Warships, Warships Everywhere, and Many a Bomb to Drop

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Gulf Update

Looking down
from the captain’s deck some six stories high, the flight deck of
the USS Nimitz is an impressive sight indeed: 80 sleek warplanes
armed with bombs and missiles are poised for takeoff at any minute,
day or night. The sight of these planes coming and going from that
1,100-foot-long flight deck is almost beyond description. I can
attest to this, having sailed on the Nimitz 25 years ago
as a reporter for Mother Jones magazine.

Today, the
Nimitz is rapidly approaching the Persian Gulf, where it
will join two other U.S. aircraft carriers and the French carrier
Charles De Gaulle in the largest concentration of naval firepower
in the region since the launching of the U.S. invasion of Iraq four
years ago.

Why this concentration
now? Officially, the Nimitz is on its way to the Gulf to
replace the USS Dwight D. Eisenhower, which is due to return
to the United States for crew leave and ship maintenance after months
on station. But the U.S. Central Command (Centcom), which exercises
command authority over all U.S. forces in the Persian Gulf area,
refuses to say when the Eisenhower will actually depart –
or even when the Nimitz will arrive.

For a time,
at least, the United States will have three carrier battle groups
in the region. The USS John C. Stennis is the third. Each
carrier is accompanied by a small flotilla of cruisers, destroyers,
submarines, and support vessels, many equipped with Tomahawk land-attack
cruise missiles (TLAMs). Minimally, this gives modern meaning to
the classic imperial term “gunboat diplomacy,” which makes it all
the stranger that the deployment of the Nimitz is covered
in our media, if at all, as the most minor of news stories. And
when the Nimitz sailed off into the Pacific last month on
its way to the Gulf, it simply disappeared off media radar screens
like some classic “lost patrol.”

Rest assured,
unlike us, the Iranians have noticed. After all, with the arrival
of the Nimitz battle group, the Bush administration will
be – for an unknown period of time – in an optimal position
to strike Iran with a punishing array of bombs and missiles should
the President decide to carry out his oft-repeated threat to eliminate
Iran’s nuclear program through military action. “All options,” as
the administration loves to say, remain ominously “on the table.”

negotiations to resolve the impasse with Iran over its pursuit of
uranium-enrichment technology – a possible first step to the
manufacture of nuclear weapons – continue at the United Nations
in New York and in various European capitals. So far, the Iranians
have refused to give any ground, claiming that their activities
are intended for peaceful uses only and so are permitted under the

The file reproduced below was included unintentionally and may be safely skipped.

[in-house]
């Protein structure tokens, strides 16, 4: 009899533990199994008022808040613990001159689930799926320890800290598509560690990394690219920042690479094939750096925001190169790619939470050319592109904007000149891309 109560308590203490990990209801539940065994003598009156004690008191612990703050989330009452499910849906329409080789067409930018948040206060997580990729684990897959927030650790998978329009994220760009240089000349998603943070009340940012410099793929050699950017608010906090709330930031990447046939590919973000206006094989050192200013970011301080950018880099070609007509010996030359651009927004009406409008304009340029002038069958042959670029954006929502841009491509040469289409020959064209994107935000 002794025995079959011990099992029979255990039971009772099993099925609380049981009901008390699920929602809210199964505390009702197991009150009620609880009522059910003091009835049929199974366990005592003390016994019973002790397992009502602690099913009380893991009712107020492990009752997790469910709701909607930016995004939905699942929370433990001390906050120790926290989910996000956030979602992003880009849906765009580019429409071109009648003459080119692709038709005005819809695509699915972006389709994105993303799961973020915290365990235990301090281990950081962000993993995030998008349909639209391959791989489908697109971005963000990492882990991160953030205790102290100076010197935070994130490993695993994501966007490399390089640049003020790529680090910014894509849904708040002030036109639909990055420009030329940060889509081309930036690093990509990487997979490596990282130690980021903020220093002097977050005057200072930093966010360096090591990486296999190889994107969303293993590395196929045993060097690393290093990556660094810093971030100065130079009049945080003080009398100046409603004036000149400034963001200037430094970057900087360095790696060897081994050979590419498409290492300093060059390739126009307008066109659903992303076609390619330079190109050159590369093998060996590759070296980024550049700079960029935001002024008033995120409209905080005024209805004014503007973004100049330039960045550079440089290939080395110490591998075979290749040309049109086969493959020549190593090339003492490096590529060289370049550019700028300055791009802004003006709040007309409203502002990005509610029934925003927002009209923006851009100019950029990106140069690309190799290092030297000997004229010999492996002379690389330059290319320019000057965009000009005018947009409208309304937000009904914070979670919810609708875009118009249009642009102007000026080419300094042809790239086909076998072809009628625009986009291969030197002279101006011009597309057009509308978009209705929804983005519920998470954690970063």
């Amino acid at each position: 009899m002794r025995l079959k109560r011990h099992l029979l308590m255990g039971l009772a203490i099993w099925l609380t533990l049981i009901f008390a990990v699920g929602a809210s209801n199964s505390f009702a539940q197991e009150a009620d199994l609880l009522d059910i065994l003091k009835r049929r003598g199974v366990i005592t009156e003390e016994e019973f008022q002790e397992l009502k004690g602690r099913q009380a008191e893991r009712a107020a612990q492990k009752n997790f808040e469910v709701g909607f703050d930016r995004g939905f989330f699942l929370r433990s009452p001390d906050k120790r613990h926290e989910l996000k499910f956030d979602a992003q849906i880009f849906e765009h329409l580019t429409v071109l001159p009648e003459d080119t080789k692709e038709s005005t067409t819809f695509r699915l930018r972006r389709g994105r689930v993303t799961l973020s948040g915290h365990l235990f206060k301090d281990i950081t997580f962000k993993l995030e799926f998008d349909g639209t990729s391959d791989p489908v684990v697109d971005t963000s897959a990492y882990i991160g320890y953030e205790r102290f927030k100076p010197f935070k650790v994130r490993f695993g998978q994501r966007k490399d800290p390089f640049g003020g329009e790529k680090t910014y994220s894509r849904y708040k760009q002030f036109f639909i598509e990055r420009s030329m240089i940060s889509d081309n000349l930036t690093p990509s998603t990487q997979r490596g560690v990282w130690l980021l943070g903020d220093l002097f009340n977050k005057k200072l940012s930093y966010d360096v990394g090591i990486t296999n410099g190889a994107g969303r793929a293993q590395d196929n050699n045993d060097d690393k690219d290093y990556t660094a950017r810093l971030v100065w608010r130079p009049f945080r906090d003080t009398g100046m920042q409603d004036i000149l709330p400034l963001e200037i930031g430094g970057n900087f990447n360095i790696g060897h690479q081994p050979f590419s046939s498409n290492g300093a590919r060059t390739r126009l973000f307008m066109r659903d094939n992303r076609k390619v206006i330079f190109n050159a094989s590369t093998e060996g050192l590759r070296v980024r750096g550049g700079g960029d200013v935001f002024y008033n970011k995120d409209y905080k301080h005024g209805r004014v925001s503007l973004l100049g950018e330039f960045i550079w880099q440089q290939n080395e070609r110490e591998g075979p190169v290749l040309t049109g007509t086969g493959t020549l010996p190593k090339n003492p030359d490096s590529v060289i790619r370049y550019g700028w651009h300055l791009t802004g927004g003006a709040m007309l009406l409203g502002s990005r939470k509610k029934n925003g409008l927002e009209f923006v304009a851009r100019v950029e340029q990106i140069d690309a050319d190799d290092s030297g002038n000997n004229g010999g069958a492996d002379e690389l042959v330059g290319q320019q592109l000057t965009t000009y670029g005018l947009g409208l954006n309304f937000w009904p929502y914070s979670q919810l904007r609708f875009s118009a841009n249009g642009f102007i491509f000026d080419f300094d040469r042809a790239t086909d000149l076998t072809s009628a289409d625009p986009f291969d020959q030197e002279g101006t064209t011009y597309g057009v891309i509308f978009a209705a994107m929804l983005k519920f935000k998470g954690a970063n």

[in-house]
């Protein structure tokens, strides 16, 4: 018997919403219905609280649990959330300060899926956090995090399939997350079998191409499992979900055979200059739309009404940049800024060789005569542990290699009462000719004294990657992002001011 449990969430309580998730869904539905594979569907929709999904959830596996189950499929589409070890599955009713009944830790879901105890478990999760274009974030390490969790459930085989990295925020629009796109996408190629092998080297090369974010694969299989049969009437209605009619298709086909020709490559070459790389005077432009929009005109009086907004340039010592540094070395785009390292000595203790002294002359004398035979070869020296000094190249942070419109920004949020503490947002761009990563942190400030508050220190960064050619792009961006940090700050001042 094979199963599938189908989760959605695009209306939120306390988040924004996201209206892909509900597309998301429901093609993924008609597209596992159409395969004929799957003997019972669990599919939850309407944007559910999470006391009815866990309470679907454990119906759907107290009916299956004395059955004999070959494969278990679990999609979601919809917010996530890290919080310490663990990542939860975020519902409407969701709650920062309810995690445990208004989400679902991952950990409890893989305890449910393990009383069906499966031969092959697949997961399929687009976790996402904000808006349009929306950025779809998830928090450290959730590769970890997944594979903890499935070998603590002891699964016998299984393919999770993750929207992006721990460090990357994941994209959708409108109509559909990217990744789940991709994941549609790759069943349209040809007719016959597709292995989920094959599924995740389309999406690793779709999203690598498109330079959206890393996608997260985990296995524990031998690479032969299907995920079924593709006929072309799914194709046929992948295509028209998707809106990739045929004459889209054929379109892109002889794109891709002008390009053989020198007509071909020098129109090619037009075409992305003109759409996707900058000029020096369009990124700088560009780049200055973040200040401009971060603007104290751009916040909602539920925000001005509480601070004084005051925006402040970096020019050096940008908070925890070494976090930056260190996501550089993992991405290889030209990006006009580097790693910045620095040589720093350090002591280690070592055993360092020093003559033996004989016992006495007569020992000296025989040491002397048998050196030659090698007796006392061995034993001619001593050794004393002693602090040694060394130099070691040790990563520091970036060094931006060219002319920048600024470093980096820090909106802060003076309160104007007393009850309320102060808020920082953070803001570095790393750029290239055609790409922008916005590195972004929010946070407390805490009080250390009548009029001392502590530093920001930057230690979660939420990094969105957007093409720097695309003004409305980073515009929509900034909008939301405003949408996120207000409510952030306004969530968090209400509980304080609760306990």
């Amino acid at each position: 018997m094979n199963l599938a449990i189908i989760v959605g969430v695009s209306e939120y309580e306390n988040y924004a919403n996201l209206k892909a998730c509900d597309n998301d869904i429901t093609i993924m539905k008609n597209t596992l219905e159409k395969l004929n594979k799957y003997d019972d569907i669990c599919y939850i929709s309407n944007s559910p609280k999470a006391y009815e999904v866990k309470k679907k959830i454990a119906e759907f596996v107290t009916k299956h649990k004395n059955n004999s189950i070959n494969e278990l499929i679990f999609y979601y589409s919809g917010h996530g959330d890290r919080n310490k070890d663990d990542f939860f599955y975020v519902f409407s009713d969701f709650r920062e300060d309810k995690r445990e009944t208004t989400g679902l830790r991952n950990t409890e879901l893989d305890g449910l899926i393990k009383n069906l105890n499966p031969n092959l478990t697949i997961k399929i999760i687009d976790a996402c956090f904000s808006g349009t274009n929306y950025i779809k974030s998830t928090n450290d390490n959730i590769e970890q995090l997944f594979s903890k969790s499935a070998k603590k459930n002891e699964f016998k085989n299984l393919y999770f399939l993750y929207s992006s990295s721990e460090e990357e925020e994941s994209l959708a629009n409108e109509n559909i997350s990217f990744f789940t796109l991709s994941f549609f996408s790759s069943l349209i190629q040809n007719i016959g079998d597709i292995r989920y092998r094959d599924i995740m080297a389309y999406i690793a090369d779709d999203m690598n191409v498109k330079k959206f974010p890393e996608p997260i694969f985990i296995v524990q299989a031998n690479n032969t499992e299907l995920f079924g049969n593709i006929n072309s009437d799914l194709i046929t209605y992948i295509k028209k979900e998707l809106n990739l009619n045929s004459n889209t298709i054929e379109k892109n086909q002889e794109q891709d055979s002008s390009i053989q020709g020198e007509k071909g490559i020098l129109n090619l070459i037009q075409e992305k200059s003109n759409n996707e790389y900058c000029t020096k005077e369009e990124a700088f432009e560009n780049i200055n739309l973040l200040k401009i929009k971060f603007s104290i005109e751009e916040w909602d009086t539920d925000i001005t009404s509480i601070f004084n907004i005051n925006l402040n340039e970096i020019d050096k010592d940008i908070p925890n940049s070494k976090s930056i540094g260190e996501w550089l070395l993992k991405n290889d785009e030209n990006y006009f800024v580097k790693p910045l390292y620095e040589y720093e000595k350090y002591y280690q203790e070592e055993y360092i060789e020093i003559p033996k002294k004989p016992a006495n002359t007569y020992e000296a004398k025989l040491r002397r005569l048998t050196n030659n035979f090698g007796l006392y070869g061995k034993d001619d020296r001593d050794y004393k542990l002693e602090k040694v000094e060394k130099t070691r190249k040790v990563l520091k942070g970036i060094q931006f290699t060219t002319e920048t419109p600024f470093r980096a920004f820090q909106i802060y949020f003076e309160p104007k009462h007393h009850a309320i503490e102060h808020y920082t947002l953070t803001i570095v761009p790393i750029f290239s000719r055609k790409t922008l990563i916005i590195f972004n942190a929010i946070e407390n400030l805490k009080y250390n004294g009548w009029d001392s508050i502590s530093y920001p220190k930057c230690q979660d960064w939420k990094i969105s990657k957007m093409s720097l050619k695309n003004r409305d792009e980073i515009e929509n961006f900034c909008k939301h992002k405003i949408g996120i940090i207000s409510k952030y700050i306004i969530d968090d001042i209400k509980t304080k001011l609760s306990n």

nuclear Non-Proliferation Treaty (NPT), of which it is a signatory.
The United States has made vague promises of improved relations
if and when Iran terminates its nuclear program, but the full burden
of making initial concessions falls on Tehran.

Just this
weekend, a conference in Egypt, called by Iraqi officials to explore
regional approaches to stability in the region (with Iranian officials
expected to be in attendance), was being viewed in Washington as
yet another opportunity to pressure Tehran to be more submissive
to the West’s demands on a wide range of issues, including Iranian
support for Shiite militias in Iraq.

Bush keeps insisting that he would like to see these “diplomatic”
endeavors – as he describes them – succeed, but he has
yet to bring up a single proposal or incentive that might offer
any realistic prospect of eliciting a positive Iranian response.

And so, knowing
that his “diplomatic” efforts are almost certain to fail, Bush may
simply be waiting for the day when he can announce to the American
people that he has “tried everything”; that “his patience has run
out”; and that he can “no longer risk the security of the American
people” by “indulging in further fruitless negotiations,” thereby
allowing the Iranians “to proceed farther down the path of nuclear
bomb-making,” and so has taken the perilous but necessary step of
ordering American forces to conduct air and missile strikes on Iranian
nuclear facilities. At that point, the 80 planes aboard the Nimitz
– and those on the Eisenhower and the Stennis
as well – will be on their way to targets in Iran, along with
hundreds of TLAMs and a host of other weapons now being assembled
in the Gulf.

4, 2007

T. Klare is a professor of peace and world security studies at Hampshire
College and author of Blood
and Oil: The Dangers and Consequences of America’s Growing Dependency
on Imported Petroleum

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